I wanted to write about the importance of communicating with your doctors about medications. These medications your doctor prescribes you are there to help you, not to make you feel numb or out of touch with the world.
From my experience, I have been on medications where I did not know what was going on. I knew the only way to fix it was to see my doctor and tell her what was going on. Adjusting medication to fit your diagnosis is completely normal and nothing to be afraid of. Yes, there are side effects, and if you really think they are hindering your life, you need to have the conversation. I was on an anti-depressant and it made me put on weight, so I had the conversation that this was making me more depressed, and we changed it. Yes, of course being weaned off a medication is never fun and can be real mood altering at times, but it needs to be done to make sure you are stable and able to be a functioning person in society. I am super sensitive to medications, so it is tricky finding one that works for me. I have had times when they are slowly tapering me off a medication where I have been in the fetal position on my bathroom floor having an anxiety attack and not being able to go into work for weeks. That being said, though, I have never once been scared to switch medications because I know it is helping me in the long run; making me actually be able to live my life.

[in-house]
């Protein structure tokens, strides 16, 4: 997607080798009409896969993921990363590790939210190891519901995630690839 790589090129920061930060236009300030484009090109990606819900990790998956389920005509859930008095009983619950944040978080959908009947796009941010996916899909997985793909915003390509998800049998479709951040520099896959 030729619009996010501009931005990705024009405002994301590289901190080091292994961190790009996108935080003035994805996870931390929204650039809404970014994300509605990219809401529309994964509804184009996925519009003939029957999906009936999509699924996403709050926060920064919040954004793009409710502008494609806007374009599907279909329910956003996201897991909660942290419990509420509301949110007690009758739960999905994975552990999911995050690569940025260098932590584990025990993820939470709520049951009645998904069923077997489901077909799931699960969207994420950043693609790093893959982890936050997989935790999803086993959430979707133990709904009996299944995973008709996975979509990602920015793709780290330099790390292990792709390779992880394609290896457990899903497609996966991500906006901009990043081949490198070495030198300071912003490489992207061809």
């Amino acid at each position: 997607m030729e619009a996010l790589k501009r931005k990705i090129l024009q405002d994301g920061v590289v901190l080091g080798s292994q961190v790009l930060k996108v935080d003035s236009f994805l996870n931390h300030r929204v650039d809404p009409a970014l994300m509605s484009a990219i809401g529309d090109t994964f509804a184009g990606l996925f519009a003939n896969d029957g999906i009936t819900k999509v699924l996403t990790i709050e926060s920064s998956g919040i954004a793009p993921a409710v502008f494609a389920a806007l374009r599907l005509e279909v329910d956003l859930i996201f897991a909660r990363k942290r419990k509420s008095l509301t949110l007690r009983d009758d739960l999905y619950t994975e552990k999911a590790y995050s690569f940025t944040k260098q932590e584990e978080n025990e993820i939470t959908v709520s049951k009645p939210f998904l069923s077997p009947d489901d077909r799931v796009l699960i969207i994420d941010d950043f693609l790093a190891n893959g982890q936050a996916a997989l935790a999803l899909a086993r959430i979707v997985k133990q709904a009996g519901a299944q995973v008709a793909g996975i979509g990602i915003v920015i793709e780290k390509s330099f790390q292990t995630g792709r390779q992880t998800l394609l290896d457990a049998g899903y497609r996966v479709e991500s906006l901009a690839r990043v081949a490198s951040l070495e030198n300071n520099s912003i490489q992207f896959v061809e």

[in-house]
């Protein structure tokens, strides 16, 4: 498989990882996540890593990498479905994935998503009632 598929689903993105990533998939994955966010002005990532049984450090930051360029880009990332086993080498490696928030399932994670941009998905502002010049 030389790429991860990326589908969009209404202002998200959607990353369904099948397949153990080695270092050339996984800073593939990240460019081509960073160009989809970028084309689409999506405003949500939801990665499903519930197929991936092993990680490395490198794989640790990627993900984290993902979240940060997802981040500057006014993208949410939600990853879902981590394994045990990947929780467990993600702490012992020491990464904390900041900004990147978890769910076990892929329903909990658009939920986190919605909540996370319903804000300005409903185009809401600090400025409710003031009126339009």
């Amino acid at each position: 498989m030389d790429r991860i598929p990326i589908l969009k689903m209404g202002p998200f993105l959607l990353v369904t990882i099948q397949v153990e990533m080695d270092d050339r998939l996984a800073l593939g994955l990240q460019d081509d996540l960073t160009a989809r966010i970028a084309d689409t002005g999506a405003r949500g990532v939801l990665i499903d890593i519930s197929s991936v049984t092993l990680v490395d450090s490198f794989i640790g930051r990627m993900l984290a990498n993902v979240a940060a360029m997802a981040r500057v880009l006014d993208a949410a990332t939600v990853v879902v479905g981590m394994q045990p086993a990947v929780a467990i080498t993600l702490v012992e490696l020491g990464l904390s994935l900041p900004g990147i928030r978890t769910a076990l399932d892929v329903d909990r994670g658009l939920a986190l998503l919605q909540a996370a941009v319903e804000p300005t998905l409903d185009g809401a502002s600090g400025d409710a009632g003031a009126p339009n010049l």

Yes, you may have had a bad experience with a medication, and it may have put you off from ever wanting to try a new one again, but don’t you want to wake up and get out of bed? Go to work and be productive?
Having these conversations with your doctor is so important, I cannot express that enough. I didn’t speak up at first when I knew something was wrong with my medication when I was 18. Since being diagnosed, my psychiatrist and I have such an open relationship that I can tell her when something is not working and we fix it. That is what you have to do.
Always be honest with your doctors because they are there to help you, not make your life miserable.
As my dad always tells me, “Take care of your garden.”
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